Yard and Garden: Cool Season Annuals

Maintain your annuals into the fall with these tips

September 14, 2021, 1:47 pm | Aaron J. Steil

AMES, Iowa -- Annuals are a great way to add variety and color to the landscape and containers. As temperatures cool in late summer into fall, many of the summer annuals like marigolds, coleus and impatiens are looking “tired.” These annuals can be replaced by those that do well in the cooler temperatures of fall. 

annuals.In this week’s Yard and Garden article, Aaron Steil, consumer horticulture specialist with Iowa State University Extension and Outreach, offers some advice that can help Iowans enjoy colorful annuals into November. Below are some frequently asked questions about cool-season annuals that can be used in late fall and early spring.

What are cool-season annuals?

Cool-season annuals are annual plants that prefer cool temperatures, growing best in spring or fall. Many are tolerant of a light frost, often surviving down to 28 degrees Fahrenheit or sometimes even 25 F with little damage to flowers or leaves. They are great additions to containers and garden beds in the shoulder seasons to add color late into fall or early in the spring season.

What cool-season annuals do well in Iowa?

For the fall, consider planting annuals like pansy (Viola), ornamental cabbage and kale (Brassica oleracea), snapdragons (Antirrhinum majus), stock (Matthiola incana), larkspur (Delphinium consolida), bachelor’s buttons (Centaura cyanus), pot marigold (Calendula officinalis), twinspur (Diascia), lobelia (Lobelia erinus), nasturtium (Tropaeloum majus), Nierembergia (Nierembergia), sweet alyssum (Lobularia maritima), cape daisy (Osteospermum), pinks and sweet William (Dianthus), swiss chard and beets (Beta vulgaris), dusty miller (Jacobaea maritima, aka Senecio cineraria), petunia (Petunia), sweet pea (Lathyrus odoratus), Nemesia (Nemesia), California poppy (Eschscholzia californica), and bells of Ireland (Molucella laevis). 

There are several species traditionally grown as perennials that can also be treated as annuals and grow well in the cool season including, mums (Chrysanthemum), coral bells (Heuchera), and black-eyed Susan (Rudbeckia hirta).  

When should I plant cool-season annuals?

For the fall season in Iowa, cool-season annuals can be planted mid-to late September. For early spring color, plant cool-season annuals mid-March through early April, depending on the weather conditions. Some species do best when directly sown but many need to be started indoors and transplanted outdoors. If starting from seed indoors, consult the seed packet to determine the length of time from seed to transplant. For many annuals it’s six to eight weeks. Count back from your projected planting date outdoors and sow seed at that time. For many species this means sowing seed in late July through early August for cool-season annuals planted in fall and mid-January to early February for those planted in early spring.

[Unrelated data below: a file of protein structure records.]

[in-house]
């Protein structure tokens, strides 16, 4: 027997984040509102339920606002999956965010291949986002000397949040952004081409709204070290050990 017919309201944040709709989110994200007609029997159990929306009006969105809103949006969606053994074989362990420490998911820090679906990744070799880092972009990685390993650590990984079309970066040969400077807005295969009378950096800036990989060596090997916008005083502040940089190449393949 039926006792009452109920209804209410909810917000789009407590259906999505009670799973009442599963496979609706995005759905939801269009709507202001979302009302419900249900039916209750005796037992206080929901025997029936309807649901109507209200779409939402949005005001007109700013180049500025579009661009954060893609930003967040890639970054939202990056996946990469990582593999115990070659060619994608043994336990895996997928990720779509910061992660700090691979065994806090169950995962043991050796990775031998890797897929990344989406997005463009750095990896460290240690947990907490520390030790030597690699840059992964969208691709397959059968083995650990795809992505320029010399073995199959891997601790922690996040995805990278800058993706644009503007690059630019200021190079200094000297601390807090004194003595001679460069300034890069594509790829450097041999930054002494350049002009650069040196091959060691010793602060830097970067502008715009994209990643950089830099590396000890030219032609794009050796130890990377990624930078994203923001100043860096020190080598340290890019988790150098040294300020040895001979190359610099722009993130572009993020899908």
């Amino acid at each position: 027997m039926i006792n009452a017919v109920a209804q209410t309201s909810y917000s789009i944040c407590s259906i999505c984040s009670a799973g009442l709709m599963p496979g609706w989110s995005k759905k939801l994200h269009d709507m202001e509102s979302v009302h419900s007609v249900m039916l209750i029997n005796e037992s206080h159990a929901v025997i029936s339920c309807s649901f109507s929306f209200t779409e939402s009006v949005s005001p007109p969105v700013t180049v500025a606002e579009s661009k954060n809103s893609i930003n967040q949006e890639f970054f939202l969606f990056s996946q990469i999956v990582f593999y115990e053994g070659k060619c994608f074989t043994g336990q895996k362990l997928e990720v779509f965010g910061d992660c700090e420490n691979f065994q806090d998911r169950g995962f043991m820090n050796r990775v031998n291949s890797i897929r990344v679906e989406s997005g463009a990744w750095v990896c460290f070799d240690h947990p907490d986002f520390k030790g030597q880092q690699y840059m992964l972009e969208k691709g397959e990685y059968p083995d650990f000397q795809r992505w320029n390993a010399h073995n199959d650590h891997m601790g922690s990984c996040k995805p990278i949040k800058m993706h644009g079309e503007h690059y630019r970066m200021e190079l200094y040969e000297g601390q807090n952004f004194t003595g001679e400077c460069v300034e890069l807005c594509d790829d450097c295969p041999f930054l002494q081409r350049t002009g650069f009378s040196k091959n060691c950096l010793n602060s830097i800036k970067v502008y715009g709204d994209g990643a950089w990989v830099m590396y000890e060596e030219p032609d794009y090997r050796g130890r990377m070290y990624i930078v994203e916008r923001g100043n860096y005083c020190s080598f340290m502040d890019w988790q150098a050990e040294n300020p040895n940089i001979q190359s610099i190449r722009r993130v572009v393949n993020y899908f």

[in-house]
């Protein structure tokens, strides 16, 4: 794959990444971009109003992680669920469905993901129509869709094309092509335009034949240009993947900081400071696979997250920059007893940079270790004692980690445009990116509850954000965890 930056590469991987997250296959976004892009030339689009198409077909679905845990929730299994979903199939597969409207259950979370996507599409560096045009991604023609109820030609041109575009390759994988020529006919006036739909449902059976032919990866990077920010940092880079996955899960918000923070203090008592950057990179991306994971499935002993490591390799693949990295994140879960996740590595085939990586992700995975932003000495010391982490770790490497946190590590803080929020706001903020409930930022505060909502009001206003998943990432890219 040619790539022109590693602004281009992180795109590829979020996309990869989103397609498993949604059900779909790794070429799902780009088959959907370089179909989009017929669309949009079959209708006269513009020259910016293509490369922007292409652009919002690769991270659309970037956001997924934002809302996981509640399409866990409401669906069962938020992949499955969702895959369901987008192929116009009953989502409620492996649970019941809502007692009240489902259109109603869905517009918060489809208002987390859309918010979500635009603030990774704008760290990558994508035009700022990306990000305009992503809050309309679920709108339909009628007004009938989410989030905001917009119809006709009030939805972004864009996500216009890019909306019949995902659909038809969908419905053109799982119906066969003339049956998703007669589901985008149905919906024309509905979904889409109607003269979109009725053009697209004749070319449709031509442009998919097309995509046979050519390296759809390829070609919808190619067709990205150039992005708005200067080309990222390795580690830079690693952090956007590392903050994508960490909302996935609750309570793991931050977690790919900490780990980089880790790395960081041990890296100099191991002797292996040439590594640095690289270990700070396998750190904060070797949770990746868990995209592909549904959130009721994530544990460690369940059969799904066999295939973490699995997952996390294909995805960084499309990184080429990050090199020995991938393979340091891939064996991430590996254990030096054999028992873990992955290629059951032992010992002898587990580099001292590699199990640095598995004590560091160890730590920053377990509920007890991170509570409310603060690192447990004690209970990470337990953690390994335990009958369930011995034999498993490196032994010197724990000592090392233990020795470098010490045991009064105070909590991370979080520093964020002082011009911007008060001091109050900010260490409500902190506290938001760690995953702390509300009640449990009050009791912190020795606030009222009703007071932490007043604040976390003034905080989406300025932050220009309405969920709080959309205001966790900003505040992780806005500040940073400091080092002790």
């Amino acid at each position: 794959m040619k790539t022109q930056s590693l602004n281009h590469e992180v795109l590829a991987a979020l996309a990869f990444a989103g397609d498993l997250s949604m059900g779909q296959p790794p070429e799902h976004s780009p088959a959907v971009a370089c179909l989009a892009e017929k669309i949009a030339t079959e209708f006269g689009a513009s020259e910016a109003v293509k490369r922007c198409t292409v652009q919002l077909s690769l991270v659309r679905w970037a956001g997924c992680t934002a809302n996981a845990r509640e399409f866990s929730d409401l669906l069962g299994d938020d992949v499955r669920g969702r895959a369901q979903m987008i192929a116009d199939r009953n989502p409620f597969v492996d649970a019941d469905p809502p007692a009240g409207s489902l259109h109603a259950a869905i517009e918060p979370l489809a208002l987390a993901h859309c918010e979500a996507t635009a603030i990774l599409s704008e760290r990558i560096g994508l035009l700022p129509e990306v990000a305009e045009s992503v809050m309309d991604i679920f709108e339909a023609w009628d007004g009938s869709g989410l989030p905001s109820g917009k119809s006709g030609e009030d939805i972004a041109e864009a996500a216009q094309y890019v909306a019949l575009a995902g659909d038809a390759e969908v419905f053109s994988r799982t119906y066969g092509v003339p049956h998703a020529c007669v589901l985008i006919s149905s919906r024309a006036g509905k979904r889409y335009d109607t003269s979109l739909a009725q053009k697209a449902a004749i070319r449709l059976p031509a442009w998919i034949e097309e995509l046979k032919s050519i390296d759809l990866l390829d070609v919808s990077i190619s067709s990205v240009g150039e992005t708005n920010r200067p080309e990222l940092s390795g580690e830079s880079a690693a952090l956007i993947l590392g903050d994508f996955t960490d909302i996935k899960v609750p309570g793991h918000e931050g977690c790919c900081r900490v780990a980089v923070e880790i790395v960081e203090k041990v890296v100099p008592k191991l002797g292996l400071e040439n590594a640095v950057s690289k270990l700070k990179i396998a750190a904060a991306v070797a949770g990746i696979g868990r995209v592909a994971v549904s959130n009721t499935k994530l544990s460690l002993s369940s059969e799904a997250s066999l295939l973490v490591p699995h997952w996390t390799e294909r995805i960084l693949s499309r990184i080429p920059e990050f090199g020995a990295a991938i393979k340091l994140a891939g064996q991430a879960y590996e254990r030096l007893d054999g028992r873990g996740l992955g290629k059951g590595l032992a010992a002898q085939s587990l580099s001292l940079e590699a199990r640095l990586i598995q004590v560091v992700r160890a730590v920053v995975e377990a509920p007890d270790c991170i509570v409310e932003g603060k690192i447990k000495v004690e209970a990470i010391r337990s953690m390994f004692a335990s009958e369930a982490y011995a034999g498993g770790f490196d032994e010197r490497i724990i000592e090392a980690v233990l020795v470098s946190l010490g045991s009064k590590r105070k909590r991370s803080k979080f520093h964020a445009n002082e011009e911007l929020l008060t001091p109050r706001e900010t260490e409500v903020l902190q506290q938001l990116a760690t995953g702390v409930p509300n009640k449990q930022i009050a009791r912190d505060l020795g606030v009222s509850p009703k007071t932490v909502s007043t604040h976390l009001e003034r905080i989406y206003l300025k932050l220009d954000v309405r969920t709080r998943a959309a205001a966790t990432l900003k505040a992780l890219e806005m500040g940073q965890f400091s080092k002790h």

Certain cool-season annuals, like mums, are also sometimes grown as perennials. Can I expect these plants to come back year after year?

Plants such as mums, coral bells, and black-eyed Susan are sometimes grown as perennials, but also grow well when treated as a cool-season annual. These species will not reliably over winter when planted in the fall. Fall planting does not allow sufficient time for root establishment, therefore they don’t overwinter well.  They are best treated as annuals when planted late in the season. 

Some species traditionally treated as annuals, like pansy, dianthus, and bachelor’s button, will frequently survive the cold winter temperatures when planted in fall and begin growing and blooming again in early spring. These plants often do not tolerate the warm temperatures of summer, however, often browning and dying in the heat. Because of this, they are not treated as perennials despite being winter hardy most years.  

What do I do with fall planted cool-season annuals when winter arrives?

Cool-season annuals planted in fall can be left in the ground through the winter months, some species may even overwinter under the snow and begin growing again in early spring. They can be replaced with new cool-season annuals in early spring or left to bloom through the cool spring season and replaced with summer annuals after the danger of frost passes, in early to mid-May for much of Iowa.

What do I do with early spring planted cool-season annuals when summer arrives?

Since nearly all cool-season annuals do not grow well in warm temperatures, especially those that exceed 80 to 85 F, they can be replaced with summer annuals once the danger of frost passes.

Shareable photo: nasturtium.

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